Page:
The World Evangelical Alliance's (WEA) Geneva office submitted a Universal Periodic Review (UPR) report about Nigeria to the United Nations Human Rights Council (UNHRC). Albert Hengelaar, UN Advocacy Officer in Geneva, and Michael Mutzner, Permanent Representative to the UN in Geneva prepared the report in collaboration with SERAP (Socio-Economic Rights & Accountability Project), an anti-corruption agency in Nigeria. Hengelaar and Mutzner explain the background and focus of the report.
What was the reason to choose Nigeria as the country for this UPR report?
Nigeria has a lot of prominence internationally. It is a leading nation in Africa, as well in spiritual matters as in economic potential. When you realize that, it is regrettable that there are so many people in the country suffering from hardships. As a society there is a need to grow. The U.N. Universal Periodic Review is designed to help nations to do that. At this moment we have selected Nigeria, as we have to make a choice due to limited resources. But note that writing the report is only the starting point of a whole process and we are determined to continue.
What are the major concerns in Nigeria and what was the focus of this UPR?
Obviously religious persecution is very prominent in Nigeria. This is, however, not so much a minority issue. Clashes appear between large sections of the population belonging to different religions. And more than elsewhere the state is on the side of those who want to uphold religious freedom and peace for all. So we decided to focus on economic issues. It is very unfortunate that in a country with so many Christians economic affluence leads to so much crime. Corruption is really taking a toll and creating new inequalities. It is an issue that needs to be addressed and can be solved.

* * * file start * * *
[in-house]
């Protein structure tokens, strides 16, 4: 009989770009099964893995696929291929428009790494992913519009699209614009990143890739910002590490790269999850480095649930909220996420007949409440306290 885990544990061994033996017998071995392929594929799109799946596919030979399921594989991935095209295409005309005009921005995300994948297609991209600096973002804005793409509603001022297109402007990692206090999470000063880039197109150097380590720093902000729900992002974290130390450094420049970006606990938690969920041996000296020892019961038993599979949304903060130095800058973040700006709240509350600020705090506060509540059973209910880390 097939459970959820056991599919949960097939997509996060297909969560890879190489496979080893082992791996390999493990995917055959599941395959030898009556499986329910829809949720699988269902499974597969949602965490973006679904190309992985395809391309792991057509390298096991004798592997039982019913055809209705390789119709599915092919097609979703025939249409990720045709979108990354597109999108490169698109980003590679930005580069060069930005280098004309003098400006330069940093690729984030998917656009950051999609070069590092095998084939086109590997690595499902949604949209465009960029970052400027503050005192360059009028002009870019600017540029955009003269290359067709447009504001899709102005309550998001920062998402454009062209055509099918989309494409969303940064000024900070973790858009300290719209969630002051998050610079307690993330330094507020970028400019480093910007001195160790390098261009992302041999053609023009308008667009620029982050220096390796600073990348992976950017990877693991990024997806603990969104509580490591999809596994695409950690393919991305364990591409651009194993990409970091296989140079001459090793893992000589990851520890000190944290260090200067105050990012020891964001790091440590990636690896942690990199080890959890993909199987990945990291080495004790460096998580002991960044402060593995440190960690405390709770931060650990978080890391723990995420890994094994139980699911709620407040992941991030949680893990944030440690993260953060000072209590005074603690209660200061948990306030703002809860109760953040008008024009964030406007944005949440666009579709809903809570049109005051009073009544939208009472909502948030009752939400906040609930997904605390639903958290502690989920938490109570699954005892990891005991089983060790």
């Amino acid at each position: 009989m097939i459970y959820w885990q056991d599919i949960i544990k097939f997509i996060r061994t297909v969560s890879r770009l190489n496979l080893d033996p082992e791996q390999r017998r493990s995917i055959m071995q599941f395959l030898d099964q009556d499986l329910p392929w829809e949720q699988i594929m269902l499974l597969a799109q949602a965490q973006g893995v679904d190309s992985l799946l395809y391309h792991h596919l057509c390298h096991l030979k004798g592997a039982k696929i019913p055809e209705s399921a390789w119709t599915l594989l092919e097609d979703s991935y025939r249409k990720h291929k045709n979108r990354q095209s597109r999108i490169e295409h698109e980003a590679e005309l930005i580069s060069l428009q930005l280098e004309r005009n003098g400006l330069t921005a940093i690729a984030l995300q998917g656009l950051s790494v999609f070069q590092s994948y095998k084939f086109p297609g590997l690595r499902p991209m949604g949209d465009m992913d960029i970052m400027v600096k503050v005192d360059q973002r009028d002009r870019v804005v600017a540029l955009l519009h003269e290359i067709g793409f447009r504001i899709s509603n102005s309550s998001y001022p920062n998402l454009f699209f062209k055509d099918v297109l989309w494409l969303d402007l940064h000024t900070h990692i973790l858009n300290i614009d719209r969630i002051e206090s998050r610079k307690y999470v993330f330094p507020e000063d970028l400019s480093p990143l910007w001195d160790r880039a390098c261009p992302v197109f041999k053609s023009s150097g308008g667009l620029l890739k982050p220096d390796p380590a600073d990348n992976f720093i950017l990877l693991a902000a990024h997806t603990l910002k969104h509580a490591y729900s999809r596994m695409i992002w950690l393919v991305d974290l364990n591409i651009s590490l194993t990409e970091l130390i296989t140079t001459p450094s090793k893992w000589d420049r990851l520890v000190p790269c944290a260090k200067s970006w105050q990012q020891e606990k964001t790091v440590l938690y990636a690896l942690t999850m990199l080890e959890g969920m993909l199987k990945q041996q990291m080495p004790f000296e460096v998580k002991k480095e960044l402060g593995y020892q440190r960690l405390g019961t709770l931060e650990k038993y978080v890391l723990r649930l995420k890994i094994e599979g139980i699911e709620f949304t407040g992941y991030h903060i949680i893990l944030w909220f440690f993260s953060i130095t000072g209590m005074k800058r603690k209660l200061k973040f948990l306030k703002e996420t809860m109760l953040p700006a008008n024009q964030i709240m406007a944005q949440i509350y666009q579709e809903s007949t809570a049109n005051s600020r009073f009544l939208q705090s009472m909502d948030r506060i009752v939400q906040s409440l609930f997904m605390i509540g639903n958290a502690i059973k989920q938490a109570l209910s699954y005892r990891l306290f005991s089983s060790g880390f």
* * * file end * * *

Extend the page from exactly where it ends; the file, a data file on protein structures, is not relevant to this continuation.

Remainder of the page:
The WEA Geneva office prepares UPRs in collaboration with partners and organizations in the respective country. Which partner(s) helped prepare this UPR?
Nigeria has a national Micah Challenge campaign and we noticed that they work together with anti-corruption agencies. The international Micah Challenge launched a major campaign to fight corruption as well (EXPOSED2013), which shows the prominence of the issue. So we decided to work together with the anti-corruption agency SERAP, which in the past also helped Christian agencies whose work was affected by corruption.
What are the recommendations in the UPR and how can those be implemented?
The most striking recommendation is that there needs to be transparency and independence in fighting corruption, staying free from dependence on the powers that are screened. We all know the vital advice of Jesus Christ that no one can serve two masters. This is also valid in economic life. When you are dependent on the powerful, the truth gets invariably jeopardized.
Also, there needs to be persistence in the follow-up. This is a process that needs constant attention. Progress is often hard won and we have to realize that the process needs time. That is also the virtue of the UPR; it recognizes that one has to keep on working on it and check the improvements regularly. Human rights are a process.
When will the UPR session for Nigeria take place?
The session on Nigeria is due at the UNHRC in Geneva at the end of October 2013. Last time Nigeria brought in their Ministers of Foreign Affairs and Justice. We hope that they will realize that as Christians we are serious about corruption. Our faith is not only a spiritual matter but affects the society as a whole. In this way it is a big witness that also the WEA is concerned about this.
View the UPR report about Nigeria here.
Albert Hengelaar (left), U.N. Advocacy Officer, and Michael Mutzner, Permanent Representative to the U.N. in Geneva.